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U.S. officials, Boeing inspectors join 787 investigation in Japan

TOKYO - U.S. safety officials and Boeing inspectors joined a Japanese investigation Friday into the 787 jet at the centre of a worldwide grounding of the technologically advanced aircraft.

Japanese TV footage showed the American investigators one each from the Federal Aviation Administration and the National Transportation Safety Board and two from Boeing Co. inspecting the All Nippon Airways jet on the tarmac at Takamatsu airport in western Japan.

The investigation is being led by the Japan Transport Safety Board.

The pilot of the ANA plane made an emergency landing Wednesday morning after he smelled something burning and received a cockpit warning of battery problems. All passengers evacuated the plane on emergency slides.

The American inspectors were expected to examine the battery later Friday, said Mamoru Takahashi, a JTSB official. Photos of the battery provided by JSTB show a blackened mass of wires and other components within a distorted blue casing.

In the wake of the incident, nearly all 50 of the 787s in use around the world have been grounded. Aviation authorities in Japan have directed ANA, which owns 17 of the planes, and Japan Airlines, with seven, not to fly the jets until questions over their safety have been resolved.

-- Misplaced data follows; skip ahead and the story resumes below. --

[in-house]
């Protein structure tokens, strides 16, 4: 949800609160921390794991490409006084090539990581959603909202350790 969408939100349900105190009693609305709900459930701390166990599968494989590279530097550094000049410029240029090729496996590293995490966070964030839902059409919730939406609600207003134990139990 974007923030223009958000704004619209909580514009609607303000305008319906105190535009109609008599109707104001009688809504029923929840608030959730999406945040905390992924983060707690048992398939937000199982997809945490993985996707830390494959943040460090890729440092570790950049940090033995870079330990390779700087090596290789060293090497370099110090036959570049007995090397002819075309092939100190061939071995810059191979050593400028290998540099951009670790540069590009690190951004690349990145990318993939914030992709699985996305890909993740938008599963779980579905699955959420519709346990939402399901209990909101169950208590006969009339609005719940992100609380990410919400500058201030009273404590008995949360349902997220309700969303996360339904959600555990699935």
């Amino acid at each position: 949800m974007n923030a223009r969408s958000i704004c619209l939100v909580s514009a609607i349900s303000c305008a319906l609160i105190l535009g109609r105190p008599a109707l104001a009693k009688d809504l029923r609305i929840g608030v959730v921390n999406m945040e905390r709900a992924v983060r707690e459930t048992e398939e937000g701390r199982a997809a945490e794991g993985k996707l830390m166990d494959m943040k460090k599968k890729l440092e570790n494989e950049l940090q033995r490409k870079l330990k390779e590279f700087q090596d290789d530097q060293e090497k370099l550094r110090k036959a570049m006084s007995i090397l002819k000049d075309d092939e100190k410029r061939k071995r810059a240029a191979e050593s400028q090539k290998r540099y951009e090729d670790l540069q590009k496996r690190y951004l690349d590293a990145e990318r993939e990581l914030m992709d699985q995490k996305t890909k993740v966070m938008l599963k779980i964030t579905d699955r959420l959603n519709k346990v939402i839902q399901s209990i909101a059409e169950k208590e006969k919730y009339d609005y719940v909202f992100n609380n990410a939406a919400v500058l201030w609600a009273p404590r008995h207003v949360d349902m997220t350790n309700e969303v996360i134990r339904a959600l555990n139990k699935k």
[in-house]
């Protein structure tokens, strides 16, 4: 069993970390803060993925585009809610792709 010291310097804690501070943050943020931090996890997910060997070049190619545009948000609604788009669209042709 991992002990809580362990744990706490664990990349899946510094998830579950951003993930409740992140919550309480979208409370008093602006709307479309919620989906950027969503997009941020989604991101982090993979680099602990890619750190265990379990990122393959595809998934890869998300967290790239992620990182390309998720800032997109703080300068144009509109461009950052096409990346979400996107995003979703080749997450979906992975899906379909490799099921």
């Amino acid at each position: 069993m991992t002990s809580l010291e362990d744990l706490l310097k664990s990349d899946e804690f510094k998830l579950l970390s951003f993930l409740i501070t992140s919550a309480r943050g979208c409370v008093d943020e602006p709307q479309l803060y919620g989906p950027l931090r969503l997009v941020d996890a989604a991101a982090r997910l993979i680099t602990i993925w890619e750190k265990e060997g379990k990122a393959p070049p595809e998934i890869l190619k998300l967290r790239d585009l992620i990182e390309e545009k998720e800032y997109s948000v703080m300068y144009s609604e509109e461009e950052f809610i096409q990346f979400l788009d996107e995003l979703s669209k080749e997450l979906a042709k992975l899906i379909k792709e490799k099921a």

The 787, known as the Dreamliner, is Boeing's newest jet, and the company is counting heavily on its success. Since its launch after delays of more than three years, the plane has been plagued by a series of problems including a battery fire and fuel leaks.

An initial inspection by Japanese officials of the 787 in Takamatsu found that a flammable battery fluid known as electrolyte had leaked from the plane's main lithium-ion battery beneath the cockpit. It also found burn marks around the battery.

The 787 relies more than any other modern airliner on electrical signals to help power nearly everything the plane does. It's also the first Boeing plane to use rechargeable lithium-ion batteries for its main electrical system.

GS Yuasa Corp., the maker of the lithium-ion batteries used in the 787s, said it was helping with the investigation but that the cause of the problem was unclear.

The FAA has required U.S. carriers to stop flying 787s until the batteries are demonstrated to be safe. United Airlines has six of the jets and is the only U.S. carrier flying the model.

Aviation authorities in other countries usually follow the lead of the country where the manufacturer is based.


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